Re: Floating Markets

Ed Bailey (
Thu, 25 Aug 1994 11:00:33 -0500

Scott Turner <> writes:
> I've suggested to Rich that he should make the city markets "float".
> The idea here is that if a city is offering something for sale at a
> particular price and isn't selling any, the price will get marked
> down. If it is offering something for sale and is selling it, the
> price will get marked up. Buying works just the opposite.
> This would have several good effects, the most important being that
> trading would be more viable.

"Trade" would become more volitile, but probably less viable.
"Speculation" would shoot throught the roof.

If the markets did float, then those far off distant cities that won't
be reached for 30-40 turns will have ridiculous prices. It might even
become feasibile to sail around looking for cities willing to pay 40 or
50 for pots. :)

But the "real" merchant (the guy with real trade routes, and a fixed
schedule) would steadily see his prices erode as he makes his circuit.
Bean prices rise (or at least stop falling) because they are being sold,
and three months later when the merchant returns they haven't dropped
back to their old level. His margin gets cut.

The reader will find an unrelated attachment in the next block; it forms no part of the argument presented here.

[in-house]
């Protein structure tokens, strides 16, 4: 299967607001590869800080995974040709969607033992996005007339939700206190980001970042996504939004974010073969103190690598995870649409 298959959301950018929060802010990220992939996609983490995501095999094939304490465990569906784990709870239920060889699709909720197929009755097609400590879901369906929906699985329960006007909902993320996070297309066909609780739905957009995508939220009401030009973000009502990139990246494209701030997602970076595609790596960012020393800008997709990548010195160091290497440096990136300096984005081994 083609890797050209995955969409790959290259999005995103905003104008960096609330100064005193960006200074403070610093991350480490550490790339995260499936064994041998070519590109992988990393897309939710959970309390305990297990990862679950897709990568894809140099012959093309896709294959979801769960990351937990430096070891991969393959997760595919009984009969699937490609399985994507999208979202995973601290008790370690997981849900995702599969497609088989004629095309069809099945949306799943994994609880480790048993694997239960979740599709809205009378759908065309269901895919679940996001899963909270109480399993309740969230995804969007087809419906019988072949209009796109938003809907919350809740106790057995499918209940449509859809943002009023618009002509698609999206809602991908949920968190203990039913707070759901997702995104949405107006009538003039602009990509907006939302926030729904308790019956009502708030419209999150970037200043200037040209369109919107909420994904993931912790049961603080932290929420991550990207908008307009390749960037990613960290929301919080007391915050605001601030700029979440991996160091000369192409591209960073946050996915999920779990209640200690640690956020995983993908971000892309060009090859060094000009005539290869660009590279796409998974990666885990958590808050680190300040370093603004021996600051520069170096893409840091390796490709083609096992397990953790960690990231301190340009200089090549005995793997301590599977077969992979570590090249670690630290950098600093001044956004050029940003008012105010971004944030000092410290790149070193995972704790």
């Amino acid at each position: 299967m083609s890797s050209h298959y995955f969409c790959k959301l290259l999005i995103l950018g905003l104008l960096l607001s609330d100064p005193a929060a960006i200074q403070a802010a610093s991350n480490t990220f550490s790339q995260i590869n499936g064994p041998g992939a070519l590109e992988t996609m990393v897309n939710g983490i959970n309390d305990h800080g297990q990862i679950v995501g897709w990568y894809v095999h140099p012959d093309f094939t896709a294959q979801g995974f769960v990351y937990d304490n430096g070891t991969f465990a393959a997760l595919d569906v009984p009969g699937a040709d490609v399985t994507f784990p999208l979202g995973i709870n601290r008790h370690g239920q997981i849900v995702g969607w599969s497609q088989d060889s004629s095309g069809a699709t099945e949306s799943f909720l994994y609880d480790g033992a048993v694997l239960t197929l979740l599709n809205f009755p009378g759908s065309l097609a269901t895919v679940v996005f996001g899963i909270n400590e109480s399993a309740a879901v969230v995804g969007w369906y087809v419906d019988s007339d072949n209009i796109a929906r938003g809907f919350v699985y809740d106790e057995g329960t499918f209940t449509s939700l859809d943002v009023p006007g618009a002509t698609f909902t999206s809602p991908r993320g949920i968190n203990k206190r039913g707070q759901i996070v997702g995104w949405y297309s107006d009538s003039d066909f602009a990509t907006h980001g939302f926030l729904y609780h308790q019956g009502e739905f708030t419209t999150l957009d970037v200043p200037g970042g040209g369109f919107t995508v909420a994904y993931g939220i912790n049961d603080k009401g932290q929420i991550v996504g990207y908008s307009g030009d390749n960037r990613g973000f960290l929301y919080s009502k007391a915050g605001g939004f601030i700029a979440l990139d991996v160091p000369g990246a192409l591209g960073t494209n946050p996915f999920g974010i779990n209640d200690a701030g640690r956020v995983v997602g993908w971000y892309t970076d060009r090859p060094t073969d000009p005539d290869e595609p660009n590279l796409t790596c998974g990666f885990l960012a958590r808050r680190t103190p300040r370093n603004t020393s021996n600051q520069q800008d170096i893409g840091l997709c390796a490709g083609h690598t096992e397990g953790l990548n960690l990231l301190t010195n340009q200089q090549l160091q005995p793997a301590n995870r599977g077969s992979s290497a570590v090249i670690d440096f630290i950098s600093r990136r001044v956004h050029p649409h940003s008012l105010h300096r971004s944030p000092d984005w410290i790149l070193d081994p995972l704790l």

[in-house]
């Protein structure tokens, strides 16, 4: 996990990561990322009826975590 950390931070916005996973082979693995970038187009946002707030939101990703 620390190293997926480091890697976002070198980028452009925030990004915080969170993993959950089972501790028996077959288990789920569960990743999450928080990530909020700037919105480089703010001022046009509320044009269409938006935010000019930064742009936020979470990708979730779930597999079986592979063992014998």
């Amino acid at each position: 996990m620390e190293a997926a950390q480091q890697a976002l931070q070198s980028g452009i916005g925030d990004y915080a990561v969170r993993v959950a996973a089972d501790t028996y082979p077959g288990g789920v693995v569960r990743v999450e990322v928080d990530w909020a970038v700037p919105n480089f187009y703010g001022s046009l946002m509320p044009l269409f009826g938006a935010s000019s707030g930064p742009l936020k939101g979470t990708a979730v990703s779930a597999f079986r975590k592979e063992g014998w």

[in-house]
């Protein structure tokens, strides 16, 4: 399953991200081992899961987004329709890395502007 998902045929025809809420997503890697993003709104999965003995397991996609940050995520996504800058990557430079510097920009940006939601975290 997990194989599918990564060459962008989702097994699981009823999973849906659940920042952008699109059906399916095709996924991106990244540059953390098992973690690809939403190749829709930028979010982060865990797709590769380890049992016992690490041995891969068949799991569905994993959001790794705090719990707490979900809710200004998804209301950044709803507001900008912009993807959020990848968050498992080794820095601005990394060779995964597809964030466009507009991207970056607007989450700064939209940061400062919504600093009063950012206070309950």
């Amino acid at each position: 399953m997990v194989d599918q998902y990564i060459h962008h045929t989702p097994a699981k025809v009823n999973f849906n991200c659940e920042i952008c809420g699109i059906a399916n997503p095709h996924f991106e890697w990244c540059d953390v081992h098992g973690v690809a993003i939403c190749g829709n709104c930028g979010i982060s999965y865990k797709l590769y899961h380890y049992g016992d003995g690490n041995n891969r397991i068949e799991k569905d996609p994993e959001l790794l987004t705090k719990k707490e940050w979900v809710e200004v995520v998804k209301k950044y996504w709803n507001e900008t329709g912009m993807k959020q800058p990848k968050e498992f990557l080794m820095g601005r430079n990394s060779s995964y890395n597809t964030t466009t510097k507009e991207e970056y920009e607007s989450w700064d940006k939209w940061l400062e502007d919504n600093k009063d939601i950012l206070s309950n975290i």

Also, as Rich mentioned, any sort of economic system is ripe for manipulation
by clever & devious players. Real-world economics are vastly more complicated
than those of any simulation. And if there is serious interest in floating
Olympia's markets, then it is probably worthy of a design list all its
own -- otherwise the product is likely to be ripe for abuse.

Still, it might be nice to have some sort of improvement for the aspiring
merchant. Maybe a skill to find foreign markets, or a haggle skill that would
allow a merchant to trade time for an increased prices for merchandise, or
perhaps even some way to stimulate trade in goods (like opium, maybe you
could get the populace hooked on linen).

Ed Bailey

Ed Bailey                | Voice: (512) 471-4198   Fax: (512) 471-6715
Inst. for Fusion Studies | Internet: bailey@{hagar,ziggy},
Univ. of Texas at Austin |, or
Austin TX  78712         | "No pithy quotes.  Just email addresses."

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